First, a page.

Summary: Background: Literature relating air pollution exposure to deep vein thrombosis (DVT) and pulmonary embolism (PE), despite biological plausibility, is sparse. No comprehensive study examining associations between both short- and long-term exposure to particulate matter (PM)2.5 and DVT or PE has been published. Using a novel PM2.5 prediction model, we study whether long- and short-term PM2.5 exposure is associated with DVT and PE admissions among elderly across the northeastern United States. Methods: We estimated daily exposure of PM2.5 in each ZIP code. We investigated the long- and short-term effects of PM2.5 on DVT and PE hospital admissions. There were 453 413 DVT and 151 829 PE admissions in the study. For short-term exposure, we performed a case crossover analysis matching month and year and defined the hazard period as lag 01 (exposure of day of admission and previous day). For the long-term association, we used a Poisson regression. Results: A 10-μg m-3 increase in short-term exposure was associated with a 0.63% increase in DVT admissions (95% confidence interval [CI] = 0.03% to 1.25%) and a 6.98% (95% CI = 5.65% to 8.33%) increase in long-term exposure admissions. For PE, the associated risks were 0.38% (95% CI = -0.68% to 1.25%) and 2.67% (95% CI = 5.65% to 8.33%). These results persisted when analyses were restricted to location-periods meeting the current Environmental Protection Agency annual standard of 12 μg m-3. Conclusions: Our findings showed that PM2.5 exposure was associated with DVT and PE hospital admissions and that current standards are not protective of this result.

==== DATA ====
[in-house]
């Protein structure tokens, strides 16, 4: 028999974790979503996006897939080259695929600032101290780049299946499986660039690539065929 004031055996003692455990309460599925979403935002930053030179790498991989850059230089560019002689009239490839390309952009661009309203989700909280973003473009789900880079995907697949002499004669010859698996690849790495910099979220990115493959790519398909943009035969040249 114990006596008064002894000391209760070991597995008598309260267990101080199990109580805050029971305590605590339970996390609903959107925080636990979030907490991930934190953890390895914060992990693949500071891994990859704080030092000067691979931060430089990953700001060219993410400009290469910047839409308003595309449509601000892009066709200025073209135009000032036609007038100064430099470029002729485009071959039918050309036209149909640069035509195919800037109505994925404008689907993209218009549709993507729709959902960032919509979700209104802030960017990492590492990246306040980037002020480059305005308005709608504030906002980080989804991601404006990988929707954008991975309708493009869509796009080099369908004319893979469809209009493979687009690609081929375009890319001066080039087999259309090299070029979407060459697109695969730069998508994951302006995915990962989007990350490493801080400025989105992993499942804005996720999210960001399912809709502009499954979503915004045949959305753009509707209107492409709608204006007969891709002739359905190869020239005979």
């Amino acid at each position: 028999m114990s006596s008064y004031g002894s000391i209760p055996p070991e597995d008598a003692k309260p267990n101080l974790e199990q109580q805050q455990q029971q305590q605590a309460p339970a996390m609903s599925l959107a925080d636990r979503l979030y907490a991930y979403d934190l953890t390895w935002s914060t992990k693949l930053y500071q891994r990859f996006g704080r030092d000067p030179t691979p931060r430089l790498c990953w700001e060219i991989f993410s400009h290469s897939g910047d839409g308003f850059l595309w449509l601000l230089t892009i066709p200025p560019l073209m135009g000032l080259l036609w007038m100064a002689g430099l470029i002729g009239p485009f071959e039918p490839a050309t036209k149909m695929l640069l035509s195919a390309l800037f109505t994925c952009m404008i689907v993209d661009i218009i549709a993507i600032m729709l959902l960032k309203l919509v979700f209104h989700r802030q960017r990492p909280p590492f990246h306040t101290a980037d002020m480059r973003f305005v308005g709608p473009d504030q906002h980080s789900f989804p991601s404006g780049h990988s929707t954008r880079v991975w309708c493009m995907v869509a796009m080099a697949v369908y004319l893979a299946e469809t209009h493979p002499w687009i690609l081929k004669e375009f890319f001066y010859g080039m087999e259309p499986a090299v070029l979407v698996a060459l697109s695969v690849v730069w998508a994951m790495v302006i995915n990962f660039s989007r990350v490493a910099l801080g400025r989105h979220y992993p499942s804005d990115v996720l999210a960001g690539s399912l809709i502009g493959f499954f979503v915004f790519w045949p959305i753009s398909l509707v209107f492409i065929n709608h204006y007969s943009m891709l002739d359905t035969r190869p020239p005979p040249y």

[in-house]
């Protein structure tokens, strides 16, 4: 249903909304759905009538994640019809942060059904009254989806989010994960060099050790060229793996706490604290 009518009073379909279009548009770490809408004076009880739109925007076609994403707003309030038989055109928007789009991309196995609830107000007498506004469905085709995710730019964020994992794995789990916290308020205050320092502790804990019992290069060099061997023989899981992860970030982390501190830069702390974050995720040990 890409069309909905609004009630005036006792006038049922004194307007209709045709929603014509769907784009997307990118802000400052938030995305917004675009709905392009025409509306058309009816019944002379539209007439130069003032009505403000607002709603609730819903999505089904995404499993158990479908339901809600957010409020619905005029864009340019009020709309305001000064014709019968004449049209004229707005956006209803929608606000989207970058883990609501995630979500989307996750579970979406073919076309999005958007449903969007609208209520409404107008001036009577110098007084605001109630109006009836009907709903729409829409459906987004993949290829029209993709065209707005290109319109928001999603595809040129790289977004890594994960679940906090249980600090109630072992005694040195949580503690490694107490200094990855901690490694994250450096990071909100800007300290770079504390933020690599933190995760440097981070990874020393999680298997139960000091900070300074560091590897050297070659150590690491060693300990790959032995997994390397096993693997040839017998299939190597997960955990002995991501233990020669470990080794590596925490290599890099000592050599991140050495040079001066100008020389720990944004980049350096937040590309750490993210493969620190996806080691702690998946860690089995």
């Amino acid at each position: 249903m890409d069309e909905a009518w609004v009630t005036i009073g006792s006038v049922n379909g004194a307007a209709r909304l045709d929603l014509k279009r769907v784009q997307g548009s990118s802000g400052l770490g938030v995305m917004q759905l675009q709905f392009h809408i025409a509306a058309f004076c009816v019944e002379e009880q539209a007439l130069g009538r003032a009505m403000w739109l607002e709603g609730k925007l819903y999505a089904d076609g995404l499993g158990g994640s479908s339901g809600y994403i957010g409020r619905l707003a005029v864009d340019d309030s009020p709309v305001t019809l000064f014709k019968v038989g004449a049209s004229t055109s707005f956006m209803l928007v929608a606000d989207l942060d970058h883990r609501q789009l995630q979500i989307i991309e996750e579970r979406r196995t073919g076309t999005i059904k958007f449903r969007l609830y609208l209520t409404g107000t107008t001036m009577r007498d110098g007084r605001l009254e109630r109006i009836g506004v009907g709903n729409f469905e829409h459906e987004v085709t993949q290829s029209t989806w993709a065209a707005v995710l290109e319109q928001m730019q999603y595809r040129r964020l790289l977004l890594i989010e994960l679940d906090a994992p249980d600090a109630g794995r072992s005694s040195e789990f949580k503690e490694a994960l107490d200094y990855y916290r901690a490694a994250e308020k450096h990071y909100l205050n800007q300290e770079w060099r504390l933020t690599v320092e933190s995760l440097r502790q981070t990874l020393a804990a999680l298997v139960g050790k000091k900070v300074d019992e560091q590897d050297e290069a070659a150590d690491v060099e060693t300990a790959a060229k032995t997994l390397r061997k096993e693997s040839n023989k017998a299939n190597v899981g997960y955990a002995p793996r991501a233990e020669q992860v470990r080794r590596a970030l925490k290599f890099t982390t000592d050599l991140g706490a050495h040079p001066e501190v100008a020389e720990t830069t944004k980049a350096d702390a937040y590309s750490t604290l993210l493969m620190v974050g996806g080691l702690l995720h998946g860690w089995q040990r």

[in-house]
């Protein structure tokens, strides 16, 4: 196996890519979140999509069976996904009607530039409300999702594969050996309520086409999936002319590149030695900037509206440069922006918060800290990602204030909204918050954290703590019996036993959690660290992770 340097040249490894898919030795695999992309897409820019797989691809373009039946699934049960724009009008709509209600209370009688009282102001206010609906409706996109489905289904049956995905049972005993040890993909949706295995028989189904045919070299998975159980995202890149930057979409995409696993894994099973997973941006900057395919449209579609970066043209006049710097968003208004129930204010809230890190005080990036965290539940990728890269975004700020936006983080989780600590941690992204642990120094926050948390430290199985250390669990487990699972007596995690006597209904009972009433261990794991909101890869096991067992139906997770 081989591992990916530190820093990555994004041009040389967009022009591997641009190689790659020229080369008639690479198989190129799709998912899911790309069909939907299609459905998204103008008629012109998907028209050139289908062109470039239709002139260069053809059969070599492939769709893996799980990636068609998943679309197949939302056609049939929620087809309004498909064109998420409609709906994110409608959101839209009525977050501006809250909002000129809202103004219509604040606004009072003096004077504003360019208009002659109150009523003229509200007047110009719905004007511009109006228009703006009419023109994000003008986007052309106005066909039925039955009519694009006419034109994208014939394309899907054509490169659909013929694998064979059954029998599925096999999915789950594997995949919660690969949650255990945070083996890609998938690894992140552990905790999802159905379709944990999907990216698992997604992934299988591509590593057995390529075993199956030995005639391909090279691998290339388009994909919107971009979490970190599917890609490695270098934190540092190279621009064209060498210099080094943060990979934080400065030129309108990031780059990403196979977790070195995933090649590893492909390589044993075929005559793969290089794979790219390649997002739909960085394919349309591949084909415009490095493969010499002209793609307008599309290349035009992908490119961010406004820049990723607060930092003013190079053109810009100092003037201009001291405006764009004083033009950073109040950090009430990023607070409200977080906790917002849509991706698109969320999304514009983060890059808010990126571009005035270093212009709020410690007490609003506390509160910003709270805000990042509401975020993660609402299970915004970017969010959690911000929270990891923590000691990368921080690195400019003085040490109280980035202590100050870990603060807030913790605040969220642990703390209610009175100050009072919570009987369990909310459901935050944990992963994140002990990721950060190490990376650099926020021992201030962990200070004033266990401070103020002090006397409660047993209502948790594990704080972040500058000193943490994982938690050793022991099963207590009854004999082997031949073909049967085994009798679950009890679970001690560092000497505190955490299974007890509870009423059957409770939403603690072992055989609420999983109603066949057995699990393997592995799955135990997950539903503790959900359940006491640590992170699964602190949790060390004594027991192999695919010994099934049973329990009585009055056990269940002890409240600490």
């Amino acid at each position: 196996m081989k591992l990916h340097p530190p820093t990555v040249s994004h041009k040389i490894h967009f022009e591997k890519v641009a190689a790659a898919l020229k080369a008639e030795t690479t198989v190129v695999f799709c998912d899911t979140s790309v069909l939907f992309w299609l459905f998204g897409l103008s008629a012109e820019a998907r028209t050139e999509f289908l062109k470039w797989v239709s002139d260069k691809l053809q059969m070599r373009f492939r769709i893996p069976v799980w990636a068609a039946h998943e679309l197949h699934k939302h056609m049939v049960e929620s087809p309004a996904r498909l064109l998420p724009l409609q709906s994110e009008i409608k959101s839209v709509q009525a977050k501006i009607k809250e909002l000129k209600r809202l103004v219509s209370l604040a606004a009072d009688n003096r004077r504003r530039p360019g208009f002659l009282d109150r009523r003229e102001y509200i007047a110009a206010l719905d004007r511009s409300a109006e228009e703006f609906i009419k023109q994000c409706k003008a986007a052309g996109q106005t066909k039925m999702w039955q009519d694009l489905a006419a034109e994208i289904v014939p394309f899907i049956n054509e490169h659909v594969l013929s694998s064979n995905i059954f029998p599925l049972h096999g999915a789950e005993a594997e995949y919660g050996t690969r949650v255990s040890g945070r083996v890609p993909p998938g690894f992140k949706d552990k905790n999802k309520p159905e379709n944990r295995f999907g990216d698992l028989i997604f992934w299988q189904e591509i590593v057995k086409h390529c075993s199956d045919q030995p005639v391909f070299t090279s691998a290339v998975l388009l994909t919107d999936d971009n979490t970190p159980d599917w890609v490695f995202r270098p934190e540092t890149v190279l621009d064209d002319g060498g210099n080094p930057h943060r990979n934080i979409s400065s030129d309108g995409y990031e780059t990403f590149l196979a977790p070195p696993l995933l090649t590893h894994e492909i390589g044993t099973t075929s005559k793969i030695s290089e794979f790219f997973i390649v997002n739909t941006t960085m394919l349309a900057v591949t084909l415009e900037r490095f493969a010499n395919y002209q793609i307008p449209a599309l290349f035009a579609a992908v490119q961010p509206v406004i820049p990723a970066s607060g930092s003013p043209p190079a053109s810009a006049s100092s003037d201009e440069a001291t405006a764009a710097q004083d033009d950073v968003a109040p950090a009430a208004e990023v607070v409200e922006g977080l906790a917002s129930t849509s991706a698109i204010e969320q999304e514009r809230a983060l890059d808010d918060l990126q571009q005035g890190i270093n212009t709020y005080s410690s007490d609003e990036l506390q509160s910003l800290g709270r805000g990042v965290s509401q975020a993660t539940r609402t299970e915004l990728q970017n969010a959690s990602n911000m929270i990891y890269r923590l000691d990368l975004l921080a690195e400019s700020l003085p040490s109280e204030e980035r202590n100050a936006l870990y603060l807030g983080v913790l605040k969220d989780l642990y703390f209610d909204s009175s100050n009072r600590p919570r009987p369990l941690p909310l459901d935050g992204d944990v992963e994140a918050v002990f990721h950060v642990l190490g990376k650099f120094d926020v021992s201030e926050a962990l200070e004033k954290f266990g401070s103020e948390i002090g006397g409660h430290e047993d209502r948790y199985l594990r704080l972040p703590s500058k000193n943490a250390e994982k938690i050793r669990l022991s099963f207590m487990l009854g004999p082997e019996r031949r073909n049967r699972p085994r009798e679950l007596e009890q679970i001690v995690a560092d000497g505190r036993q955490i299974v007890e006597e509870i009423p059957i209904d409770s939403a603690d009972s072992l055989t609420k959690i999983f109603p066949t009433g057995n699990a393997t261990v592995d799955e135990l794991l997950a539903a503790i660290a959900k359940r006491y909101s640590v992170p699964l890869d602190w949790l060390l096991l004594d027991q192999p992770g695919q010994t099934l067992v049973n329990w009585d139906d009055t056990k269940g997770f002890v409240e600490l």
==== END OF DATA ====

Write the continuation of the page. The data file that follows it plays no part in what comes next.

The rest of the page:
- Air pollution
- Deep vein thrombosis
- Public health
- Venous thrombosis
All Science Journal Classification (ASJC) codes